Have you ever looked back and wished you’d been braver? I certainly have. What we often don’t realise is the profound toll that fear can take when we let it call the shots. In fact, research shows that the number one regret of the dying is that they lived too safe and risked too little, living the life others wanted them to live but not the one they wanted for themselves. Overcoming our innate fear requires us to build courage. But not one big bold act of courage, lots of smaller ones, every day.

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Have you ever been judged? I don’t know if anyone can truthfully answer “no” to that question. Yet, for many of us, being judged is one of our biggest fears! Most of us learn to “deal” with judgement by hiding the parts of ourselves we think caused the judgements.

However, letting judgements rule what you choose to do and be in life, sends a message to others that they can control you simply by judging you. When you let judgement win, you encourage the judgers to keep on judging!

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From the outside, I appeared confident. I was achieving courageous feats for a young Indian woman, including being one of eight women (out of a group of 300) to complete a Navy Diving Course. However, in social situations, I found overcoming shyness impossible. I suffered from constant doubts and anxieties, always thinking that “people are going to judge me because I am going to say something stupid or wrong”.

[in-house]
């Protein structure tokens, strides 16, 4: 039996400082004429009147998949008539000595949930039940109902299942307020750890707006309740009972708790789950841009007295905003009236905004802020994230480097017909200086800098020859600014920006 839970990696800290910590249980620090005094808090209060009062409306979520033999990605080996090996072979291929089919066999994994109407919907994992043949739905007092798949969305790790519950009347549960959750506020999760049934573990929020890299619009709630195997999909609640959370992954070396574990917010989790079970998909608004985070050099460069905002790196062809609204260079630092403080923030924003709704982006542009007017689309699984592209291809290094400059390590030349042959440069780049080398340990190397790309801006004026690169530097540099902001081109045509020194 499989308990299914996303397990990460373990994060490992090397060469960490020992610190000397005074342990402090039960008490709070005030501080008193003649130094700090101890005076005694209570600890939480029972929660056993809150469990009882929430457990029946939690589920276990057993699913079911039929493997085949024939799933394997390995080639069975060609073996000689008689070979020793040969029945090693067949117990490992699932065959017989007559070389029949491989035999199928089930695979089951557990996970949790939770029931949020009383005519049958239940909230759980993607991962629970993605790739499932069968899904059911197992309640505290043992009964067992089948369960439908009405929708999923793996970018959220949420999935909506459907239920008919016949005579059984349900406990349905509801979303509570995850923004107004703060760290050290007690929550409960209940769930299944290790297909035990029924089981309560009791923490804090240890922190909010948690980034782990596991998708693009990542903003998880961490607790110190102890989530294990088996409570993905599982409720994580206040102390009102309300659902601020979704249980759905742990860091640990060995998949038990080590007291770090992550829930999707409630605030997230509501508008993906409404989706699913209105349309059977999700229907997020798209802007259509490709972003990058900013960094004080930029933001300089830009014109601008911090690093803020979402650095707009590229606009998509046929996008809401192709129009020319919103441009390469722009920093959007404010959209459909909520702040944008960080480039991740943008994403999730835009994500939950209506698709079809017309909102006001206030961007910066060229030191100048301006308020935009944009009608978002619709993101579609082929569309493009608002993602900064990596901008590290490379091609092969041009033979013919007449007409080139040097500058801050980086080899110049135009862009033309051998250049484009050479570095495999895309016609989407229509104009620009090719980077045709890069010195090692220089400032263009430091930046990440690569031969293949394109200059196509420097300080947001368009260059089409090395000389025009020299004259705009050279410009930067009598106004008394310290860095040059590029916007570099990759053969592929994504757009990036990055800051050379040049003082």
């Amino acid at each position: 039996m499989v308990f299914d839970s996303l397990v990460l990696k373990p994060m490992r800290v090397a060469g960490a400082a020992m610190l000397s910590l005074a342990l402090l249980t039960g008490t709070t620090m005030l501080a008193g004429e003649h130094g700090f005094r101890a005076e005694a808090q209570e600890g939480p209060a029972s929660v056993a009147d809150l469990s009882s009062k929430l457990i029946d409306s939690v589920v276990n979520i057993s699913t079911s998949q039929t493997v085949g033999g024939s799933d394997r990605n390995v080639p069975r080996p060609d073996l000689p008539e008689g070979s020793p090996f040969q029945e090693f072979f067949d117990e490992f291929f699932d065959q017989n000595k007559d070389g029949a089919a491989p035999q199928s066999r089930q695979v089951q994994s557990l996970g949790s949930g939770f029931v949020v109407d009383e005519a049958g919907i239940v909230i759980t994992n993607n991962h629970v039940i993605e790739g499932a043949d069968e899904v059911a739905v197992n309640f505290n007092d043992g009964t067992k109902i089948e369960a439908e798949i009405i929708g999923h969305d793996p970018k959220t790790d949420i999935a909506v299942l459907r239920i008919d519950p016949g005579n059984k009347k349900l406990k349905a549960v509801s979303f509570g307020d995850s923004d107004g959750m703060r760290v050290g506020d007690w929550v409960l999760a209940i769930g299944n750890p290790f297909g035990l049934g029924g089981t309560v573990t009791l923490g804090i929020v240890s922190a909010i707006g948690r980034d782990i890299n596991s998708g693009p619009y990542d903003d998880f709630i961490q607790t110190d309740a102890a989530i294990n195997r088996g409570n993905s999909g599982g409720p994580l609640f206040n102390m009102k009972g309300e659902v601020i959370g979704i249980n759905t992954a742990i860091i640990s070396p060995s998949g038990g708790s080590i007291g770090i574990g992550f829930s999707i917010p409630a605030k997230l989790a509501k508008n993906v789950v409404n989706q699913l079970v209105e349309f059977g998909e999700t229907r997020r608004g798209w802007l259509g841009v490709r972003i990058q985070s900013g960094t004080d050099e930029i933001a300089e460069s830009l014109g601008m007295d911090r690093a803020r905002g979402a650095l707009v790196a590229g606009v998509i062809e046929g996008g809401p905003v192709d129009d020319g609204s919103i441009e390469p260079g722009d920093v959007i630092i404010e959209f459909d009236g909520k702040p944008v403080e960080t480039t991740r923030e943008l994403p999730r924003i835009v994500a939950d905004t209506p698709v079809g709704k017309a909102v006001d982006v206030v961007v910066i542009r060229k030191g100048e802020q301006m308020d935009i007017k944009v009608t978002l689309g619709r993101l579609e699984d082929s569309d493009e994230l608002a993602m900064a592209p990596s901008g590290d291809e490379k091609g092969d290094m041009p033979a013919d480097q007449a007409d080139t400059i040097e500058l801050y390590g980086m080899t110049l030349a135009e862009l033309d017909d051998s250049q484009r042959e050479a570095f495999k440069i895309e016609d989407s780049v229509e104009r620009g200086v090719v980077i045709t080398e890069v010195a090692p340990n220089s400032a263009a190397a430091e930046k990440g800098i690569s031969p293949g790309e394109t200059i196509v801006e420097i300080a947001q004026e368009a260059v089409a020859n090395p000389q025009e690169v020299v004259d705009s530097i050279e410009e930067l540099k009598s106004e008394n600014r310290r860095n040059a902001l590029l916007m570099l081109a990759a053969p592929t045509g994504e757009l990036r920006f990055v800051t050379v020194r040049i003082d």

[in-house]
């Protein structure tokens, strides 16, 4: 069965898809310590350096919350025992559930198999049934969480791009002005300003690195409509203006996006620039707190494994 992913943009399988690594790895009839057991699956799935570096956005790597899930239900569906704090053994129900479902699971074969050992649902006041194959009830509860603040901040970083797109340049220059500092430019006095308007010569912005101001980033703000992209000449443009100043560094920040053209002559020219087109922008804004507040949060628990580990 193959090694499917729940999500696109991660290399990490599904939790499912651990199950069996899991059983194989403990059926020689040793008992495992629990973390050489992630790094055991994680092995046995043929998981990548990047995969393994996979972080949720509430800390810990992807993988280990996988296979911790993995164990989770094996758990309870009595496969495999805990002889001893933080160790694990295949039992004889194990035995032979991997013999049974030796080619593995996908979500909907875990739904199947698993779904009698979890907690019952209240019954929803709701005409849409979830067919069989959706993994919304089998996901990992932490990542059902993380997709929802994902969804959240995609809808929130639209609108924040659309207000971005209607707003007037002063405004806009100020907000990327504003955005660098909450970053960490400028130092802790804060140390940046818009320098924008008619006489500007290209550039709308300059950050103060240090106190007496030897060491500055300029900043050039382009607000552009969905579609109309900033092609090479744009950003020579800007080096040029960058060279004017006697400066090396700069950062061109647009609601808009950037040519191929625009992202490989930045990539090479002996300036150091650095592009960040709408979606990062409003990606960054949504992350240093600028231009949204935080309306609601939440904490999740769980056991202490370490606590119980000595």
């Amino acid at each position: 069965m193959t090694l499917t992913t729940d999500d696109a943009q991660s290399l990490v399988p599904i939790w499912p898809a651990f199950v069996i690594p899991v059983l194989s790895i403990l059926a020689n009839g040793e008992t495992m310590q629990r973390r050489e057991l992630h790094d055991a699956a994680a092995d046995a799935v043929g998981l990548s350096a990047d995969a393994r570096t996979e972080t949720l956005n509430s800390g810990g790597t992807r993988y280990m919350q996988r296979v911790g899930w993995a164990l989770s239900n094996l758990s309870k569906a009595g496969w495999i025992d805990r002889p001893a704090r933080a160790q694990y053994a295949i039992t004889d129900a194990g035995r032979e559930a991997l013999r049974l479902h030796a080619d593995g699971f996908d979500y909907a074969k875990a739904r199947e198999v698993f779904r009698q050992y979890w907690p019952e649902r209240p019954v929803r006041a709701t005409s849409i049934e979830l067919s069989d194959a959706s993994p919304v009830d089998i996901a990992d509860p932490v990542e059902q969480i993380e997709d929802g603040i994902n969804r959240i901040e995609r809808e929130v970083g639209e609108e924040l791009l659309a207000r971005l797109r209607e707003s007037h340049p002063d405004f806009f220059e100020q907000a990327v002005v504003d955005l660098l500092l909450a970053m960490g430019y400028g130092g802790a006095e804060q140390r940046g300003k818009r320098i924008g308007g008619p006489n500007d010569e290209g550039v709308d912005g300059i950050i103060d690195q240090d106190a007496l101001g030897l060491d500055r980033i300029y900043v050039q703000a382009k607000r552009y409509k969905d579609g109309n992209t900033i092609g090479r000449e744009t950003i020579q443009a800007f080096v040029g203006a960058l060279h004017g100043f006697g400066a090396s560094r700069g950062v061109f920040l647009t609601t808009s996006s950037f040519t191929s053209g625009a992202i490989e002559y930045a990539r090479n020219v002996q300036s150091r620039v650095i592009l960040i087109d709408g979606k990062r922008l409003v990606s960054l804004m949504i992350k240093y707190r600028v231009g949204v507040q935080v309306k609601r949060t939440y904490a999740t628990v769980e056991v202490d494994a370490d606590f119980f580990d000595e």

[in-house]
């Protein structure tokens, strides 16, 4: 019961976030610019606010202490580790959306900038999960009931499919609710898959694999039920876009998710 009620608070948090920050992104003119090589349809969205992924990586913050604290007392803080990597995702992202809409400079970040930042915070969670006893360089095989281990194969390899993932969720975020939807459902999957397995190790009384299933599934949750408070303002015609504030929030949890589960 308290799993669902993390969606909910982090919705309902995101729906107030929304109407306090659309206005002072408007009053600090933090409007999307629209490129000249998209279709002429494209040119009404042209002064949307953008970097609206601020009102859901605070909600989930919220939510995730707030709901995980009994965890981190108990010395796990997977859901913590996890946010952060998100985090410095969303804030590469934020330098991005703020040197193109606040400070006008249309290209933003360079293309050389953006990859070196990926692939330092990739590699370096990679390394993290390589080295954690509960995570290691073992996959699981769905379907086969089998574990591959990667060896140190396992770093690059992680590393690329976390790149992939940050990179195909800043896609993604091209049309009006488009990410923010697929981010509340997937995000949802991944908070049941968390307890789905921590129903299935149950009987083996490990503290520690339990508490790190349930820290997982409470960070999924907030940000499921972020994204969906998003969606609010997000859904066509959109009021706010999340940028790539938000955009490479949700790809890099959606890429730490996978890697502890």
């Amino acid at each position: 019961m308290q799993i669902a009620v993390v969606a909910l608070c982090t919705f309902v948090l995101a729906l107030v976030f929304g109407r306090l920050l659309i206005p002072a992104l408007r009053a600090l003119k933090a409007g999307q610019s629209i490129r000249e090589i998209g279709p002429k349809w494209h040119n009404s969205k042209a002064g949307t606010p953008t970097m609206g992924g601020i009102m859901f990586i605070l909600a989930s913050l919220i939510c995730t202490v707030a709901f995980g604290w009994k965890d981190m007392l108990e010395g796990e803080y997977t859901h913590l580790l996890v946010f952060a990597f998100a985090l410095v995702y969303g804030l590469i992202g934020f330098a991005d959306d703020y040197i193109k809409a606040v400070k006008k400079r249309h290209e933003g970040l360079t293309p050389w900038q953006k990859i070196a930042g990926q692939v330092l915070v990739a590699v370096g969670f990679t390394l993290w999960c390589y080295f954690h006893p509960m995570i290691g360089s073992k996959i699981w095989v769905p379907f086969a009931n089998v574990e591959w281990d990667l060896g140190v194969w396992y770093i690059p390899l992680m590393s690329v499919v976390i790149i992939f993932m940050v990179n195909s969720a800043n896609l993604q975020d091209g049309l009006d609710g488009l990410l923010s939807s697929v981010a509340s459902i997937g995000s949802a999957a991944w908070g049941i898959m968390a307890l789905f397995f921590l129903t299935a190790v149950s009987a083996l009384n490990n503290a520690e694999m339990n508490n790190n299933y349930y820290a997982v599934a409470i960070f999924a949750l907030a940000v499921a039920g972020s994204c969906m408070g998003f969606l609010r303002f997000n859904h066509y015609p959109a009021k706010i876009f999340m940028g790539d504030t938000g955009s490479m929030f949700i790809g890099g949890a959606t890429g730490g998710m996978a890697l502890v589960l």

Then, I was faced with a situation that required me to either speak up or go down a road that I did not want to. When I was about 22 years old, my parents began to discuss who they were going to find for me to marry, which is customary in India. The thought of having to spend my life with a stranger was the catalyst for me to finally choose to have courage, speak up and stand my ground. This experience proved that I could overcome shyness, voice what I wanted and that speaking up did not make my life worse. It empowered me to make it greater.

Now, a certified FAA Commercial Pilot, I have learnt that with determination and pragmatic tools, anyone can learn how to overcome shyness and find a more empowered self.

The key elements to overcoming shyness are:

1. Ending the self-criticism

Most shy people use judgment, self-criticism and self-doubt to stop themselves. This has to end.

Achieve this by: Replacing self-criticism with self-gratitude. Ask yourself if you are willing to be your best supporter instead of your harshest critic. Any time doubts or critical thoughts creep up, actively choose self-acknowledgment and self-gratitude instead. It takes practice, but if you commit to ending self-criticism for good, you will.

2. Take charge and choose what is right for you